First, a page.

The importance of successful first-time deliveries in e-commerce retail product deliveries cannot be over emphasized. With a good level of successful first-time delivery, clients are more satisfied and there is a higher possibility of them making repeat purchases from the e-commerce brand. Failed deliveries means more logistical costs for the retailer and a lengthened delay for clients, factors which will predictably, dissuade them from making future purchases from the retailer involved.Consumer retention is a key objective for e-commerce retailers as they have to compete with rivals for customers. To this end, real-time visibility tools can be utilized to maintain communication with clients, letting them keep tabs on the progress of their deliveries, reducing the chances of missed deliveries. This would also help to retain their confidence in the e-commerce retailer.

China, Germany and the Netherlands Are Responsible for 70% of Belgium’s Imports

In contrast to the situation in the Netherlands, foreign imports have remained popular in Belgium. An increased number of Belgian customers bought goods from outside the country, with the majority of parcels emanating from China, Germany, and the Netherlands.

Germany sent 30.3% of Belgium’s imported goods, representing the highest amount of goods sent from one country. With 18.1% and 21.7%, China and the Netherlands are the next highest ranked product sending countries. Belgians make foreign purchases either from H&M, Zara and other online stores or from the international e-commerce platforms such as, Zalando and Amazon.

Netherlands, Austria and Poland Sent 61.9% of the Total Foreign Parcels Sent to Germany

In 2021, trade across national borders in Europe was rated at €12,710 million. Of this sum, €3,622 million worth of products came from Germany, representing 28.5% of the market share. Consumers as well as retailers in Germany have continued to purchase from foreign e-commerce outlets as this broadens the product options available to them and possibilities for revenue generation.

The Netherlands, Poland and Austria have sent 61.9% of Germany’s imports, representing the larger part of goods entering the country. This is largely due to the strong cultural similarities between the countries as well as their physical closeness.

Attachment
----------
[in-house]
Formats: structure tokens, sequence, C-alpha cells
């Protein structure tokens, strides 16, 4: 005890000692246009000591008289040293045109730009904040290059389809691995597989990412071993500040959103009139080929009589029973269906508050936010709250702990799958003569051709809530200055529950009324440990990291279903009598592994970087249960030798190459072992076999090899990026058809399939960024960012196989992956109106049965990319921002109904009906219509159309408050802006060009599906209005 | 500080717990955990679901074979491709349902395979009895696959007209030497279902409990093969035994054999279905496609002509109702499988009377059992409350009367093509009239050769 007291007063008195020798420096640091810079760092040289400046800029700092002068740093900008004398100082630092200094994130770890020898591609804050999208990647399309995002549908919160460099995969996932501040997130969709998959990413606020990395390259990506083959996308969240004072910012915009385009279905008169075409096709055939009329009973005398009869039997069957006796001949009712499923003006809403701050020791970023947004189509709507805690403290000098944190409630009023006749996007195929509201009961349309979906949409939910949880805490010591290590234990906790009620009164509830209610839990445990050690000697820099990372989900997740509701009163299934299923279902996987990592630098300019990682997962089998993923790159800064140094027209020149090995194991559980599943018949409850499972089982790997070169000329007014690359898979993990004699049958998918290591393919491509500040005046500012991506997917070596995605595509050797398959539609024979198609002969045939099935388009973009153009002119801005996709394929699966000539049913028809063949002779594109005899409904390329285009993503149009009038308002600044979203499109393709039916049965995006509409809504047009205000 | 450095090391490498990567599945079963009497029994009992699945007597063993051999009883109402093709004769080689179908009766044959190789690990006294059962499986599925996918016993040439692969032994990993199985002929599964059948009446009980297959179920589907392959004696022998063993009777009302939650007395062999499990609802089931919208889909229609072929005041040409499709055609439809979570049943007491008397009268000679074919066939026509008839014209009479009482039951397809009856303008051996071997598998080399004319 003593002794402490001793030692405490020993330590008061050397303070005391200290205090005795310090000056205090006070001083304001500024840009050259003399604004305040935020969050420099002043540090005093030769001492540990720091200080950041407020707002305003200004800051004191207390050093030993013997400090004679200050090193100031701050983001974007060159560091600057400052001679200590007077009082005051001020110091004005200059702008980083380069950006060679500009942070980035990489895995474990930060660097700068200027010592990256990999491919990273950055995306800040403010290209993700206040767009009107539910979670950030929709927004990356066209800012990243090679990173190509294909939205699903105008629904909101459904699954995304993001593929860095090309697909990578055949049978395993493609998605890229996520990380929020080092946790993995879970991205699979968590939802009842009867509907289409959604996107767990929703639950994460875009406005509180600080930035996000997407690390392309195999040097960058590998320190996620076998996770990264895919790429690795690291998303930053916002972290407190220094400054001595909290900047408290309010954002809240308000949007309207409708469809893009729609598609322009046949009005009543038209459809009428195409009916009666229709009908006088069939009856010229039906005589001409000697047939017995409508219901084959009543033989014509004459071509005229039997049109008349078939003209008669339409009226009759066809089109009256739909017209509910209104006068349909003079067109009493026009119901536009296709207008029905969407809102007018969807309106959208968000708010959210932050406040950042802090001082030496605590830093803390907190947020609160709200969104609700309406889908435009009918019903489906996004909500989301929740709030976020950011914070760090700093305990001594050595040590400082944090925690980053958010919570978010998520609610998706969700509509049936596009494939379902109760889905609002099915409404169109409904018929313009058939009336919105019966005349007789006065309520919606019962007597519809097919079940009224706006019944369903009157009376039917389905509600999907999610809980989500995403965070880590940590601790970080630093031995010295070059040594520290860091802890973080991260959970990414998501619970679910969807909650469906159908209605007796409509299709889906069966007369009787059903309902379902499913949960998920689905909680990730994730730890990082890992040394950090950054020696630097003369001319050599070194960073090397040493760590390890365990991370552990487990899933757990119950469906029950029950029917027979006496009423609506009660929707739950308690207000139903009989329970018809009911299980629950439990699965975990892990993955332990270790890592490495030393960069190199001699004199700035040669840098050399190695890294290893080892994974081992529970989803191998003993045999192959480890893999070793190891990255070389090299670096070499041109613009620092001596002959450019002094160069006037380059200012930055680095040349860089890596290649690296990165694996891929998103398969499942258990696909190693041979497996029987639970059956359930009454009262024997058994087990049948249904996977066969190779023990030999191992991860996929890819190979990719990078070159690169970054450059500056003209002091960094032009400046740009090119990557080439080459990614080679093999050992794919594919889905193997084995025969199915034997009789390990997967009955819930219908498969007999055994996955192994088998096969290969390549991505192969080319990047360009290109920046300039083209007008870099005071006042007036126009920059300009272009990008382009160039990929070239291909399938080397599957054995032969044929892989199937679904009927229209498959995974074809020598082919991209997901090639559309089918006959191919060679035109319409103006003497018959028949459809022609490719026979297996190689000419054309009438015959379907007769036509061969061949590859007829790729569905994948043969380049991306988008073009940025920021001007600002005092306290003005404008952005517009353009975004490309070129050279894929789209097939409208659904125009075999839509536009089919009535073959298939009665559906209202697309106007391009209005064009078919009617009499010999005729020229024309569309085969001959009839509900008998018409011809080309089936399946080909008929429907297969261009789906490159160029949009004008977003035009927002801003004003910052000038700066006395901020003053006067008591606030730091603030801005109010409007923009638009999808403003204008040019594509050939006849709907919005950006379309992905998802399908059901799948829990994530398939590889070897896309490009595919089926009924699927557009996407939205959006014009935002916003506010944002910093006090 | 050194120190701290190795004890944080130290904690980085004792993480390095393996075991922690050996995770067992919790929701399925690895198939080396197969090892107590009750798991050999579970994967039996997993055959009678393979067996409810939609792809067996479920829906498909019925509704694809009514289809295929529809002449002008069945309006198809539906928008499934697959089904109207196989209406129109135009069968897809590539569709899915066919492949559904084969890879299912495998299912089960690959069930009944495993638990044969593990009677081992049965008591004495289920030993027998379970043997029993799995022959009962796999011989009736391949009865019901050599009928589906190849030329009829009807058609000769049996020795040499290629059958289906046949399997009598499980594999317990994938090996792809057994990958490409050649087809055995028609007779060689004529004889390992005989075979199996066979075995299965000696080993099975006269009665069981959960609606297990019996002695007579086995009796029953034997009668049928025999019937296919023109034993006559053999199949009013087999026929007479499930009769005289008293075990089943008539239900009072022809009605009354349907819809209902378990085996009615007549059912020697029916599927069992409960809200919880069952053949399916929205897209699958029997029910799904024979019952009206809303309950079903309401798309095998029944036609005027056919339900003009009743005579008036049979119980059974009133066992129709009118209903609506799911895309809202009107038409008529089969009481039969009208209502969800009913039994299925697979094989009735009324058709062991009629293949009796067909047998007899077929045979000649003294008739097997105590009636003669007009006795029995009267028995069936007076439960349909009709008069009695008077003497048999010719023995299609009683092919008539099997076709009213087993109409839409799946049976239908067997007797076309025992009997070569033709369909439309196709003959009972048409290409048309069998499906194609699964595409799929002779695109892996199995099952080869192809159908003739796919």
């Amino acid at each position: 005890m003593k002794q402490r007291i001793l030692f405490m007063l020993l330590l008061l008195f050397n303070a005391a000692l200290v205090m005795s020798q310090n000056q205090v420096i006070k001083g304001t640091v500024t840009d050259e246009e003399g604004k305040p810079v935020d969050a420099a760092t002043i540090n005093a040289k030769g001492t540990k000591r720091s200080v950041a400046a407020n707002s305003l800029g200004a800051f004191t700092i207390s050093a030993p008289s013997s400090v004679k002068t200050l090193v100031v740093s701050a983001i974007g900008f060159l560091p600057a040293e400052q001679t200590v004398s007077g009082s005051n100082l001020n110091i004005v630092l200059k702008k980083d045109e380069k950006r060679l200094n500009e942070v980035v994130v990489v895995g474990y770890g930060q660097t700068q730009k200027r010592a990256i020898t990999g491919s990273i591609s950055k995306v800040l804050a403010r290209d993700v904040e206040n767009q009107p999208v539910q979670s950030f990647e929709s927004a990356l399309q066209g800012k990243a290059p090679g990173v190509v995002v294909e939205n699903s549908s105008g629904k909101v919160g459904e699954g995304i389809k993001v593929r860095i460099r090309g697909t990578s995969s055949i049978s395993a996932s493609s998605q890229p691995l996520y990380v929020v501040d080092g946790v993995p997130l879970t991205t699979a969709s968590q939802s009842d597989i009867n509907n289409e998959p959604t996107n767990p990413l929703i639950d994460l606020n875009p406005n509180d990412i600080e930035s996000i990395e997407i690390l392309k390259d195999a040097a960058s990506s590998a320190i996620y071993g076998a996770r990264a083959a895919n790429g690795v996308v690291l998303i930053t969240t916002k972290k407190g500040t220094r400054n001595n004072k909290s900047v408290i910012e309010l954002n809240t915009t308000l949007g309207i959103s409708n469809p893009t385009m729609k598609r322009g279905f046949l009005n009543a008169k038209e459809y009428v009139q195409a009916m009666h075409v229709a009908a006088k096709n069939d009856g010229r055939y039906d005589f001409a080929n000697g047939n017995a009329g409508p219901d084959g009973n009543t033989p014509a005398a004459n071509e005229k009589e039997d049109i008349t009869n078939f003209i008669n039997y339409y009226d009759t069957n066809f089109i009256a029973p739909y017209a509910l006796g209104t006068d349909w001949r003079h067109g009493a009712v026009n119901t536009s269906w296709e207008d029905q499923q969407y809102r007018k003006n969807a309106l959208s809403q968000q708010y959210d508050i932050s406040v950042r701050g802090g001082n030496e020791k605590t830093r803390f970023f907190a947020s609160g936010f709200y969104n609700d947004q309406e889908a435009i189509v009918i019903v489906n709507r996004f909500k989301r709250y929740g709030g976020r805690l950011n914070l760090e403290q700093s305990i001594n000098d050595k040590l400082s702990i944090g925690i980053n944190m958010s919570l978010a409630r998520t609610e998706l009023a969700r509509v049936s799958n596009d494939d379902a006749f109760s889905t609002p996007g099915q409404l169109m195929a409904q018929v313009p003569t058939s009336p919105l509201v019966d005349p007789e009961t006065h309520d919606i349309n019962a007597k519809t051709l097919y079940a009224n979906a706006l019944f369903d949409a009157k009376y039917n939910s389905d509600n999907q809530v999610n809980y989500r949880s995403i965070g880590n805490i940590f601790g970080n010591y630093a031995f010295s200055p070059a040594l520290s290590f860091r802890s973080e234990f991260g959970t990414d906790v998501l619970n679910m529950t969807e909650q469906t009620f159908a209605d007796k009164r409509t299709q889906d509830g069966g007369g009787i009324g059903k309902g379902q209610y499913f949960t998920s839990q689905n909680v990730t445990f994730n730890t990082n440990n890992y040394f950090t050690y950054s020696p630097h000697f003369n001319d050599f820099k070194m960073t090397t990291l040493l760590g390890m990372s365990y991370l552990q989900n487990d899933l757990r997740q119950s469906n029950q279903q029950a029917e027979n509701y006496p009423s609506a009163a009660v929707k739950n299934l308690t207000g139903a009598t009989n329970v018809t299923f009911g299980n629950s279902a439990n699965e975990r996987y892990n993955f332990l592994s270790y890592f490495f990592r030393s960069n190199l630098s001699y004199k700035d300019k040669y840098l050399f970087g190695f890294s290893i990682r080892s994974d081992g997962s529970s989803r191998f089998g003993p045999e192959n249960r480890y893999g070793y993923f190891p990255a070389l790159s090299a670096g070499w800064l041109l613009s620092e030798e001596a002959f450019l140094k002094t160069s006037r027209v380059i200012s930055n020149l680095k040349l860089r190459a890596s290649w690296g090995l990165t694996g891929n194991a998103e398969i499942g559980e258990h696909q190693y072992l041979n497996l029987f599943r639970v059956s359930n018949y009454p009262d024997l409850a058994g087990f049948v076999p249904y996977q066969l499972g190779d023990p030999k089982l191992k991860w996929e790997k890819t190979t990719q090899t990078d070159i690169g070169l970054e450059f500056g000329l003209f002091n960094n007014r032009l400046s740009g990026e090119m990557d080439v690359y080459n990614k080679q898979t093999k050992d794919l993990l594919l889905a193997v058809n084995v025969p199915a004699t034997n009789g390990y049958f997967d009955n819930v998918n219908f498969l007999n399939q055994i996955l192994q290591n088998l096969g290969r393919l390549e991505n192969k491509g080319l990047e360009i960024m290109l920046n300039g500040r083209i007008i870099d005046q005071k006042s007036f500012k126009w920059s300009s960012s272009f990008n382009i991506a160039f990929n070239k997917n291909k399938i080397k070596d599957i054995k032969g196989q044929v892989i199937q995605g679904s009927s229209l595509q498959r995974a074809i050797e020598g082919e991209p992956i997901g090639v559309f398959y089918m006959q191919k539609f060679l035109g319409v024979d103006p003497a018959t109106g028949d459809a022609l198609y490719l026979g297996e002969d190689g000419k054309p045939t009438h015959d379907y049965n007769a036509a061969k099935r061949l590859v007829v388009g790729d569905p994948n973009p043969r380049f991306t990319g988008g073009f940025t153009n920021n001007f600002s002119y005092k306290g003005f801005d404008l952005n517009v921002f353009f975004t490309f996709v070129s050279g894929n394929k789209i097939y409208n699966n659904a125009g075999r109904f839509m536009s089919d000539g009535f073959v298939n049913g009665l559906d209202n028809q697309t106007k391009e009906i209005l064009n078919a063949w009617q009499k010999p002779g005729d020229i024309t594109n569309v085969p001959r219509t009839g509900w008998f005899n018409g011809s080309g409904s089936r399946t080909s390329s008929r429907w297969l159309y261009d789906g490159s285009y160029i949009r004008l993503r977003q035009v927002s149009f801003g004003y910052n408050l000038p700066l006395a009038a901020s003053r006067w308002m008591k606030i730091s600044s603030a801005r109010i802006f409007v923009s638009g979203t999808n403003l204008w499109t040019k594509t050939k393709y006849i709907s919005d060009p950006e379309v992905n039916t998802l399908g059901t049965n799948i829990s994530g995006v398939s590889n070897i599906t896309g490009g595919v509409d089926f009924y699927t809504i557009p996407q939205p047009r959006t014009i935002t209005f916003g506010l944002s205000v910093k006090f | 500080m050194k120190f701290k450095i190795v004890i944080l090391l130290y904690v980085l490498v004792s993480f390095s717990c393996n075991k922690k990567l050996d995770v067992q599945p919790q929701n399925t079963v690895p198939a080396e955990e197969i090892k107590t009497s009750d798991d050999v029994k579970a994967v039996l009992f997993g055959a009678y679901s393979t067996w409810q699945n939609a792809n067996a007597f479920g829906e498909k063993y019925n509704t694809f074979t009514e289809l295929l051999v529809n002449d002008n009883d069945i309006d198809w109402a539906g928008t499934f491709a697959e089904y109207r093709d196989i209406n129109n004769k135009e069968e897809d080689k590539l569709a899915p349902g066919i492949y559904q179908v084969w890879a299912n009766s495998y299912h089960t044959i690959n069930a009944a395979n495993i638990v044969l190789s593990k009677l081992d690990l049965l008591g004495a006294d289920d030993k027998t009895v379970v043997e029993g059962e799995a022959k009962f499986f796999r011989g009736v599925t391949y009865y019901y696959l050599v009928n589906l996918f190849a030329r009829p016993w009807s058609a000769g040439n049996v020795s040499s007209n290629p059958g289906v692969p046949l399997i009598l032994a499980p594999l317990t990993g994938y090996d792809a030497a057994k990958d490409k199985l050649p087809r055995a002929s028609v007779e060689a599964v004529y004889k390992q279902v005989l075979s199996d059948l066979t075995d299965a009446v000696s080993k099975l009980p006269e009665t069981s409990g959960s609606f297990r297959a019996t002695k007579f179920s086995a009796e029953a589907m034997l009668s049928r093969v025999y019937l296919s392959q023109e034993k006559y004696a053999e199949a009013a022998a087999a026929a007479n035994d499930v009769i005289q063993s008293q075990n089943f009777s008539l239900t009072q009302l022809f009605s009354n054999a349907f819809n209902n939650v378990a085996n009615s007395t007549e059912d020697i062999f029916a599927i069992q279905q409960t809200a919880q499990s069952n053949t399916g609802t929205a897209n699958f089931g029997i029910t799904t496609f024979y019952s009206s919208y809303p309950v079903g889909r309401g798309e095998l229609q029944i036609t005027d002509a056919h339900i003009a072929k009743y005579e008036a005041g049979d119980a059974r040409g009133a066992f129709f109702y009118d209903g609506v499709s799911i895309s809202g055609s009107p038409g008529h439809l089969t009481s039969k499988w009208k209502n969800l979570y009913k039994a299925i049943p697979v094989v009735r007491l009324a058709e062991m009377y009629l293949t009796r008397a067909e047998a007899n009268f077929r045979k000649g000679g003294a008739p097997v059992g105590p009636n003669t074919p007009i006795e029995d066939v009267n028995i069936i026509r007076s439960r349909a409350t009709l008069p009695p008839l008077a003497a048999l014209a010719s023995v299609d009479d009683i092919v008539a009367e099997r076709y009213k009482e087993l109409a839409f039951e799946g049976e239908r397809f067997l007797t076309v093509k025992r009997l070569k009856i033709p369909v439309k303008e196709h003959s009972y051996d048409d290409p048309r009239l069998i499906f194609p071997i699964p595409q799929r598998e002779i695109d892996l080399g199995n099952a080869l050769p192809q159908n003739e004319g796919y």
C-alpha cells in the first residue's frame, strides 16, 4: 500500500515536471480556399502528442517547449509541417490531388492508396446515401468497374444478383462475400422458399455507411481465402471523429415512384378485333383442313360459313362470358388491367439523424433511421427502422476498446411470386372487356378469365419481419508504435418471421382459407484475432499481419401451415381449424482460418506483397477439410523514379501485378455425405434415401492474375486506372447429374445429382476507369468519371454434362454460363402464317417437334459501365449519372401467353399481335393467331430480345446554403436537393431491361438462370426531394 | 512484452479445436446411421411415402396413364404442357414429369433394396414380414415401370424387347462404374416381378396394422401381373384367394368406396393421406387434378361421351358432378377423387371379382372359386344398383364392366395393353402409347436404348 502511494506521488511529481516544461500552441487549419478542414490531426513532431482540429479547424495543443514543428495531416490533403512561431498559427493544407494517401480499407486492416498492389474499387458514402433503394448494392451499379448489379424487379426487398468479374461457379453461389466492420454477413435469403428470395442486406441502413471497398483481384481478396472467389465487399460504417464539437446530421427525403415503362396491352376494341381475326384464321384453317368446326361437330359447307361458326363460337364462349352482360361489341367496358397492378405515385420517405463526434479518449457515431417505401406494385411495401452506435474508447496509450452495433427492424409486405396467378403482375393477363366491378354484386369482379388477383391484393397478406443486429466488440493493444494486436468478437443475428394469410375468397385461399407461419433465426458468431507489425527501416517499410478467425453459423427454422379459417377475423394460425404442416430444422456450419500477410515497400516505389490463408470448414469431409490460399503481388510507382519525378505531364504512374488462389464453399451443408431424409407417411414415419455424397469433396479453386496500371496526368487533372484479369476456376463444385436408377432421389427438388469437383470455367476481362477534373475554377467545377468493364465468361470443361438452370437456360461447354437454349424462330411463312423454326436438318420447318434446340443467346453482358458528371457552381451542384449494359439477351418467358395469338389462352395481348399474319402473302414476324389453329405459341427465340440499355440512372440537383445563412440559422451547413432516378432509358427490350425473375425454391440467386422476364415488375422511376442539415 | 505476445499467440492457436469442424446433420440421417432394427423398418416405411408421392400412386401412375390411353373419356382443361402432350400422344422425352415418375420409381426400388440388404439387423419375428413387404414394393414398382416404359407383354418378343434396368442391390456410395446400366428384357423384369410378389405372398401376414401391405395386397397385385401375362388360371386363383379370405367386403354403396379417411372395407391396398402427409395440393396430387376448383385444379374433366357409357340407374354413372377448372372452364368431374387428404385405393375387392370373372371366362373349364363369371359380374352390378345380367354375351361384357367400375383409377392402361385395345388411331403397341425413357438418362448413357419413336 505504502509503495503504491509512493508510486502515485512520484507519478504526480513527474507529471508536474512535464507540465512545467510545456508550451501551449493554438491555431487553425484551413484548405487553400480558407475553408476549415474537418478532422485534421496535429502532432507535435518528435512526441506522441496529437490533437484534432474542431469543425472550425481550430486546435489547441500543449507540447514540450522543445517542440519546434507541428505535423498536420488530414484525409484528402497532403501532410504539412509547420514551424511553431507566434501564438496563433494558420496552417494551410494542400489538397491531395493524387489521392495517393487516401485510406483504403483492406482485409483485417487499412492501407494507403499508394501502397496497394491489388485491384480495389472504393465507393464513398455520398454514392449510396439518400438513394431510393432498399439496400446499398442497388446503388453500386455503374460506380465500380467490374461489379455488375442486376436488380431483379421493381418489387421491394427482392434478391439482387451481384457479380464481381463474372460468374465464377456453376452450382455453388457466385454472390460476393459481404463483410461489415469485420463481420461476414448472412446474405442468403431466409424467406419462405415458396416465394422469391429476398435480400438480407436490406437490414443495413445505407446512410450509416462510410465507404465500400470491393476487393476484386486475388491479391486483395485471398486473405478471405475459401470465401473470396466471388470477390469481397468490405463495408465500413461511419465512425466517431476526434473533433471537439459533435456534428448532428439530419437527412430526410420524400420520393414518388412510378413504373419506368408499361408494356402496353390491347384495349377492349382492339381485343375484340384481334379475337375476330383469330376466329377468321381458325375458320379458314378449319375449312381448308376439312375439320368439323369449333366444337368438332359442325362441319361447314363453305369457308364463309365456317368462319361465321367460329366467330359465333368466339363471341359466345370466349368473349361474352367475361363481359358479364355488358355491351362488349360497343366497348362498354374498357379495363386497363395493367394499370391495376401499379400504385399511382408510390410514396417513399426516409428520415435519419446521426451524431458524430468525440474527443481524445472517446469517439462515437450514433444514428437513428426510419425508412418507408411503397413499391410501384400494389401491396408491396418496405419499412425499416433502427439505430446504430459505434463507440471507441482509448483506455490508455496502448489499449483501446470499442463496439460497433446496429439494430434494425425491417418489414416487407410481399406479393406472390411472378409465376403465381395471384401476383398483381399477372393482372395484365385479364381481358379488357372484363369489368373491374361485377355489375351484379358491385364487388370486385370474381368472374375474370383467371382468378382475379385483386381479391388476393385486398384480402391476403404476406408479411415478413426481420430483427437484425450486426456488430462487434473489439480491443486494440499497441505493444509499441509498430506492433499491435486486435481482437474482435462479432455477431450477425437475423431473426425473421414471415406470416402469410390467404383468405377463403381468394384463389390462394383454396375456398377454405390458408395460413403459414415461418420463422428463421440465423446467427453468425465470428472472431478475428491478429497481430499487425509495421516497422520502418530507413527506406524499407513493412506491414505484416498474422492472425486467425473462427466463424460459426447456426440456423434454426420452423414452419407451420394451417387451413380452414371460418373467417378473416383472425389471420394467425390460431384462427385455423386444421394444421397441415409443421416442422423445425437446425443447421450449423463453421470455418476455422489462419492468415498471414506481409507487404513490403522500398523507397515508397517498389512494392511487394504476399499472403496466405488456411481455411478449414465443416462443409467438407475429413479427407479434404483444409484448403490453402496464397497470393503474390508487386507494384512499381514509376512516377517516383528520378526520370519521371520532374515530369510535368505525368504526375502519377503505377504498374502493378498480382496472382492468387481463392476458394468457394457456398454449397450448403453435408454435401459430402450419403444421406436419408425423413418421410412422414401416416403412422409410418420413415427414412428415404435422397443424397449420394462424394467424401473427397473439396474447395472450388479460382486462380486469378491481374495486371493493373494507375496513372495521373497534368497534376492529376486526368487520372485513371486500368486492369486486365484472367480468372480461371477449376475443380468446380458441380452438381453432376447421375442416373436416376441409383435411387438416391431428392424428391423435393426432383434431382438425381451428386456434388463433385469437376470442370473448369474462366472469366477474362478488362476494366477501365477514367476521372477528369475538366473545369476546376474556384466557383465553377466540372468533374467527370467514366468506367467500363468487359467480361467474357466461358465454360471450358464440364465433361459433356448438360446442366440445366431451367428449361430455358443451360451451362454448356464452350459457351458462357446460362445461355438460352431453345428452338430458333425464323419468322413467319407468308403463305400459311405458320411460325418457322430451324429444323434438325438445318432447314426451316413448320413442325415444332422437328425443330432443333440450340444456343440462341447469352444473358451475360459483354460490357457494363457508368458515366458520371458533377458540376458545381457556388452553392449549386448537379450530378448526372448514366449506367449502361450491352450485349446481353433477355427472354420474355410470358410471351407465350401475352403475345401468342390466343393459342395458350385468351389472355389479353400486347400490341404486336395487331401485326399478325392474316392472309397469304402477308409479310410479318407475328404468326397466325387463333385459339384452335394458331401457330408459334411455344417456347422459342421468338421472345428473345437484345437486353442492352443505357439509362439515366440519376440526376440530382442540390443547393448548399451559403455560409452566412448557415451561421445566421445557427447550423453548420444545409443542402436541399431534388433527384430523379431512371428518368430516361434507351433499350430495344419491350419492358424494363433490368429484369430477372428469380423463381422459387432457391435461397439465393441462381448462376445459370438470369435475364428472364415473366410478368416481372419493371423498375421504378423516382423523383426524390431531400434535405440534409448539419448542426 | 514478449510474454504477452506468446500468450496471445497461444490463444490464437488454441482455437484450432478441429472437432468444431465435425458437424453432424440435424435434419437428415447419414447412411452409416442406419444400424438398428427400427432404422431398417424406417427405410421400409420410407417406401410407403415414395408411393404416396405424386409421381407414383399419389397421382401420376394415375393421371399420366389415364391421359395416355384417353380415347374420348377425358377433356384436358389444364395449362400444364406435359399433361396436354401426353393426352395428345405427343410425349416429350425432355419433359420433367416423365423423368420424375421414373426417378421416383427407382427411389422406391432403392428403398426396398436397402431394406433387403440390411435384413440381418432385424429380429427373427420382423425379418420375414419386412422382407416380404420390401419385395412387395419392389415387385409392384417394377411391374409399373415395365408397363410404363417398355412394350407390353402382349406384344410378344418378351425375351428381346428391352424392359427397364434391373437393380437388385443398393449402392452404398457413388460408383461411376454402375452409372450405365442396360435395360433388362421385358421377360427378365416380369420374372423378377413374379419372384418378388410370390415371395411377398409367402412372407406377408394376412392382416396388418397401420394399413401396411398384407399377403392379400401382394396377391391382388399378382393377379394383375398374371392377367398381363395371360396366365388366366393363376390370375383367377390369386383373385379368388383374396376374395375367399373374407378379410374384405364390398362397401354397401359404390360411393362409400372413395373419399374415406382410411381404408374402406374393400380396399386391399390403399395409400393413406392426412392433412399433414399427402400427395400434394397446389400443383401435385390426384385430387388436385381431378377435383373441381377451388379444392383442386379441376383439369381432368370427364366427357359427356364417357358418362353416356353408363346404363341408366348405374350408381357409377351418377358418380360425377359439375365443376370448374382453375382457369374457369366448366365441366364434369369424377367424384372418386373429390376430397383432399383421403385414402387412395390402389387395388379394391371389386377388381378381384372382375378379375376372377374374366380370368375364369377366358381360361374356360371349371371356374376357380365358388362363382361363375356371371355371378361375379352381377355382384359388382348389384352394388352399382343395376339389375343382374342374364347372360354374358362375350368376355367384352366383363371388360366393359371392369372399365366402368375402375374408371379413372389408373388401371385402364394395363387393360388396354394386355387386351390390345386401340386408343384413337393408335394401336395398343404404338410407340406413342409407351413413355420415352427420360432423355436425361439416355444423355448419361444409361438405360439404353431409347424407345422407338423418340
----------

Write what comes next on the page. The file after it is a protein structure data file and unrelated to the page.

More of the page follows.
With the improved international trading engendered by the EU Single Market, sending packages between EU countries is simple and fast. The volume of online international trade between Germany and Austria is high due to the similarities in language and physical proximity of the duo. The closer distance means that products do not have to travel over very long distances to reach clients.

Poland has emerged as one of the favorite suppliers of German online goods, ranking third among Germany’s favorite import destinations in Q1 of 2021.

Peak Season 2021: Poland’s Trade Volume Spikes in 2021’s Peak Season

Black Friday, Christmas and other holidays normally witness an increase in e-commerce orders as customers look to benefit from the sales discounts offered by many e-commerce companies in this period. 2021’s Peak Season saw the volume of Poland’s e-commerce trading grow by 34.26%. In Germany and France, this amount increased at slower rates of 19.40% and 33.38% apiece.

This rise in package orders may be connected to the fact that Amazon Prime just entered the Polish market in October 2021. In a departure from the normal practice of requiring customers to pay for the shipping and delivery of goods to their locations, Amazon Prime offers consumers goods free of delivery and shipping costs. Drawn by its promise of cost-effectiveness, Polish consumers heavily patronized goods with the “free shipping” tag in the Peak Season.

Looking Ahead

2021’s first quarter was a great time for international e-commerce retail in Europe as the imports of retail e-commerce products increased in the period. However, the role of efficient transportation infrastructure in enabling e-commerce logistics was again underlined as the countries with the best transport networks experienced the easiest and fastest deliveries. 

Cultural similarities and geographical proximity has continued to influence international retail trade in Europe with clients in many European countries preferring to buy from nearby countries. While many clients have preferred to purchase goods from local e-commerce outlets, international trade arrangements such as the EU Single Market has made international online shopping easier and more attractive. Furthermore, innovations such as offering “shipping free” goods on e-commerce platforms have been met with increased patronage. To learn about the growth of the cross-border markets beyond Europe, check out this article on Parcel Monitor now.

About Parcel Monitor